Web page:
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On 16 July 2021, the Enlarged Board issued a Press Communiqué with its Decision in case G1/21 stating that holding oral proceedings by videoconference during general emergencies was permissible.  This confirmed the practice of the EPO Boards of Appeal during the COVID-19 pandemic.  The full written decision with the reasoning behind the decision has now been published.


As reported in our earlier article, in July 2021, the Enlarged Board of Appeal issued a Press Communiqué with its decision in case G1/21.

As a reminder, the Enlarged Board decided that:

During a general emergency impairing the parties’ possibilities to attend in-person oral proceedings at the EPO premises, the conduct of oral proceedings before the boards of appeal in the form of a videoconference is compatible with the EPC even if not all of the parties to the proceedings have given their consent to the conduct of oral proceedings in the form of a videoconference.

At the time of the Press Communiqué, the Enlarged Board stated that the reasons for the decision would be issued at a later date.

The full written decision has now been published which sets out the Enlarged Board’s broader view on the use of videoconferencing for oral proceedings.

Reasoning for the Decision

As a reminder, the referring Board of Appeal referred the following question to the Enlarged Board of Appeal:

Is the conduct of oral proceedings in the form of a videoconference compatible with the right to oral proceedings as enshrined in Article 116(1) EPC if not all of the parties to the proceedings have given their consent to the conduct of oral proceedings in the form of a videoconference?

After dismissing various procedural challenges (regarding alleged partialities of certain members of the Board), the Enlarged Board considered that the referred question should be reformulated.  Firstly, they considered that it was justified to limit the scope of the referral to oral proceedings before the Boards of Appeal, rather than before departments of first instance, and also to those during a general emergency, such as a pandemic. In support of this, the Board cited case law which stated that a referred question may remain unanswered to the extent that it exceeds the real need for clarification.  In this case, the Enlarged Board

However, in addition to limiting the question in this regard, the Enlarged Board considered that they should also address whether videoconference oral proceedings contravene the right to be heard under Art. 113 EPC, as well as the right to oral proceedings under Art. 116 EPC.

Regarding the right to oral proceedings under Art. 116 EPC, it was considered that there is nothing in the EPC or in the ordinary definition of the term “oral proceedings” which indicates that these have to be in person. They also noted that the purpose of the EPC is to provide a system with the aim of supporting innovation and technological progress and that it would be at odds with this purpose if the intention to the legislator was to exclude future formats of oral proceedings made possible by technological progress. Accordingly, it was considered that videoconference is within the meaning of oral proceedings for the purpose of Art. 116 EPC.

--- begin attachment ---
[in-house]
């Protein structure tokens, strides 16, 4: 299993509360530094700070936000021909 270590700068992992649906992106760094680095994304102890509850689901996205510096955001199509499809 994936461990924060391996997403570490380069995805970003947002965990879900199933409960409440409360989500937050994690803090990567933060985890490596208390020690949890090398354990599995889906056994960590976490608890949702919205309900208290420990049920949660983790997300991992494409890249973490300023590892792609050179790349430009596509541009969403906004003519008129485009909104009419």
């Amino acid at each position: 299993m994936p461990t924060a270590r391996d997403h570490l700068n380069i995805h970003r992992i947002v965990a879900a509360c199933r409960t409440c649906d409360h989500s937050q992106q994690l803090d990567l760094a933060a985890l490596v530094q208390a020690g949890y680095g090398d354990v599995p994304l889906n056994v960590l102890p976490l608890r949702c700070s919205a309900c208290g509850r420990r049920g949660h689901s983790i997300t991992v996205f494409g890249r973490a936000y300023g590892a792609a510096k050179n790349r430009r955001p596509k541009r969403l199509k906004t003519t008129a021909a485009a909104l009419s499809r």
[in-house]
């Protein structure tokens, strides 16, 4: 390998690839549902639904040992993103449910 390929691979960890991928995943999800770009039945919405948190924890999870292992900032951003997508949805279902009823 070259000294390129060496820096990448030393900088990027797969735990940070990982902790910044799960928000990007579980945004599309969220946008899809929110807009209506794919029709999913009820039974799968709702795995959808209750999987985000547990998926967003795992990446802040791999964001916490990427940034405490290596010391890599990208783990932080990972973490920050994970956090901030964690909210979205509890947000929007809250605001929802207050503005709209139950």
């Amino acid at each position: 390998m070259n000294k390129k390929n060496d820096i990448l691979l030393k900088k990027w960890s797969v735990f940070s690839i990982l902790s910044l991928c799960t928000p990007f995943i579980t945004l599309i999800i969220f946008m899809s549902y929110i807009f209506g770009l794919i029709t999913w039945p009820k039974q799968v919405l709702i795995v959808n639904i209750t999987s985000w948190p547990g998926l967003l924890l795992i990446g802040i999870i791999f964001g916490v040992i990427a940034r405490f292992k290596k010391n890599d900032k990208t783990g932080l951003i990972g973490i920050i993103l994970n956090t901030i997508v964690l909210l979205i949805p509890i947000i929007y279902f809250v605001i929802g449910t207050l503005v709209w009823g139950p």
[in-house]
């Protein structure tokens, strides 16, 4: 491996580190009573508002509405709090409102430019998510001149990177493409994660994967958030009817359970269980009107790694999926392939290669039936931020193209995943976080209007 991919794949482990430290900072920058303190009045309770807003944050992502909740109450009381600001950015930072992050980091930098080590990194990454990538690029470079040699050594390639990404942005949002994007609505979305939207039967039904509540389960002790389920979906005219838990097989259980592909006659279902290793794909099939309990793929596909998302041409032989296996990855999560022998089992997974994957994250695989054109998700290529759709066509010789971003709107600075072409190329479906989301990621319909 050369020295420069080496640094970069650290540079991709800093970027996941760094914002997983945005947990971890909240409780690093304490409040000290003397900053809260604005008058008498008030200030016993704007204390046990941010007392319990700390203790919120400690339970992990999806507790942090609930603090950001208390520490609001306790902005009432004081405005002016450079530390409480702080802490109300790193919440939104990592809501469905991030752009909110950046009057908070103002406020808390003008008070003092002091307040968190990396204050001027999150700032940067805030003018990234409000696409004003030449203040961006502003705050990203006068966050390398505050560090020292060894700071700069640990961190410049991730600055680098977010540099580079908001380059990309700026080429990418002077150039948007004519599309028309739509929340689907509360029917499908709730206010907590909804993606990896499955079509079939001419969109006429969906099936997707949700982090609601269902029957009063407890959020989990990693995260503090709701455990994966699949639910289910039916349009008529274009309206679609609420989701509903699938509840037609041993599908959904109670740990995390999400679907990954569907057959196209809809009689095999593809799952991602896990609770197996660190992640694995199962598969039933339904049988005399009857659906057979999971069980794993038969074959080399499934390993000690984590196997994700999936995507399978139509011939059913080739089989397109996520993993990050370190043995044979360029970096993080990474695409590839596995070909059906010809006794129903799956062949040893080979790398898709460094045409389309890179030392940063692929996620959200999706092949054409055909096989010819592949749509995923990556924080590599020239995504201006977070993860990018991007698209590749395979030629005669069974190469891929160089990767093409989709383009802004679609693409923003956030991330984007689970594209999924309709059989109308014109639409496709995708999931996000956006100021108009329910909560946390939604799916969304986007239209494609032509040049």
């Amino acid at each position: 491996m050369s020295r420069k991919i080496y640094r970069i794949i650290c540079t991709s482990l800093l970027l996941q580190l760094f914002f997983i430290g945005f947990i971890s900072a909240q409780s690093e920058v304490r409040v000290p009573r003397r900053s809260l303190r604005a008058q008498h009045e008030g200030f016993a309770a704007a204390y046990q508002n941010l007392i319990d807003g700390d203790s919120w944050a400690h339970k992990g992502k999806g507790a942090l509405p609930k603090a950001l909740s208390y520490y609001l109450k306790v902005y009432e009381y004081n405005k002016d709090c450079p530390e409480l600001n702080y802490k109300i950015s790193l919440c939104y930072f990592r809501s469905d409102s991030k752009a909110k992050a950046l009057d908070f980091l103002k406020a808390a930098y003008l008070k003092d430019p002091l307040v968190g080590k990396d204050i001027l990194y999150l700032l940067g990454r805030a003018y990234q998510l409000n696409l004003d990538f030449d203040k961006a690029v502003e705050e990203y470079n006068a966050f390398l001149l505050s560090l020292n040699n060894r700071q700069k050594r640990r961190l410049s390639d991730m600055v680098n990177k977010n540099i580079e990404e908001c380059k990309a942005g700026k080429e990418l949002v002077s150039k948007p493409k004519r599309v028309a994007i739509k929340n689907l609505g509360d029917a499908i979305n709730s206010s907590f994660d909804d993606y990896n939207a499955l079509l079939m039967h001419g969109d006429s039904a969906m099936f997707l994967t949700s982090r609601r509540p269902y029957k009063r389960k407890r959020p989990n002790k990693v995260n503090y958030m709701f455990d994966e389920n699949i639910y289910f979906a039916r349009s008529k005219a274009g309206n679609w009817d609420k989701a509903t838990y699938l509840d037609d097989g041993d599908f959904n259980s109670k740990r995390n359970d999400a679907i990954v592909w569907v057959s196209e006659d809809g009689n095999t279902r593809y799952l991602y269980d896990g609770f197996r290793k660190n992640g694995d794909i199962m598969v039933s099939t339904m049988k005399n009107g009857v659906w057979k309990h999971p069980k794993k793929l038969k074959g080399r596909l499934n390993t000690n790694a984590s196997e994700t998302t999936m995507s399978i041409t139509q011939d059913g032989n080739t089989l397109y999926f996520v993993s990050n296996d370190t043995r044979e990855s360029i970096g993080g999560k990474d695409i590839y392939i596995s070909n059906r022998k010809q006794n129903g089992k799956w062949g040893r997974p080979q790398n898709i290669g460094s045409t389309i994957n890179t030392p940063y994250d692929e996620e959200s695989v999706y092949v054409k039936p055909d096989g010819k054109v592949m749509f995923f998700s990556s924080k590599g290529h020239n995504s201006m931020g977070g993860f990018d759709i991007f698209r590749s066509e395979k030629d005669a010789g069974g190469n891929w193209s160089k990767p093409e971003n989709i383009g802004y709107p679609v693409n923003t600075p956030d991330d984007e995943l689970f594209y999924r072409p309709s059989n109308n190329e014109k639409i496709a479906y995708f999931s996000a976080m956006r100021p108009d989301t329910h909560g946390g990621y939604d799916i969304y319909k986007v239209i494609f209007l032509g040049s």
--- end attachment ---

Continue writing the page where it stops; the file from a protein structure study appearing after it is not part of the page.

Turning to Art. 113 EPC, much of the reasoning focussed on whether oral proceedings held via videoconference could be considered to be equivalent to those held in person. On this point, the Board Enlarged Board considered that, at least for the time being, communicating via videoconference cannot be put on the same level as communicating in person and that in-person oral proceedings are for now the optimum format.  Their reasoning behind this was that dealing with technical issues can put strain on parties and distract them from the issues to be discussed.  They were however less convinced by the argument that it was more difficult or not possible to read the body language of the parties during oral proceedings held by videoconference.

Despite this, the Board made clear that this does not mean that the right to be heard or the right to a fair trial cannot be respected using videoconferencing. They also pointed out that EPO proceedings are generally written and oral proceedings via videoconference are sufficient to provide the parties with an opportunity to present their arguments orally.


Despite most parties considering the move to ViCo oral proceedings being a positive one, the Enlarged Board Decision appears to indicate that oral proceedings by videoconference (where not all parties consent) will not be here forever.

As noted in our earlier article, the Decision leaves open a number of questions that may be the subject of further referrals in the future, particularly regarding oral proceedings in first instance proceedings (i.e. before examination or opposition divisions) and oral proceedings during non-pandemic times.

The Decision also raises the question of whether the Enlarged Board (and the Boards of Appeal more generally) share the same view or a different view as the rest of the EPO regarding the use of videoconferencing for oral proceedings.  Could this result in videoconferencing becoming the norm for first instance proceedings, but not appeal proceedings?


Our articles are for general information only. They should not be considered specific legal advice, which is available upon request. All information in our articles is considered to be accurate at the date of publishing.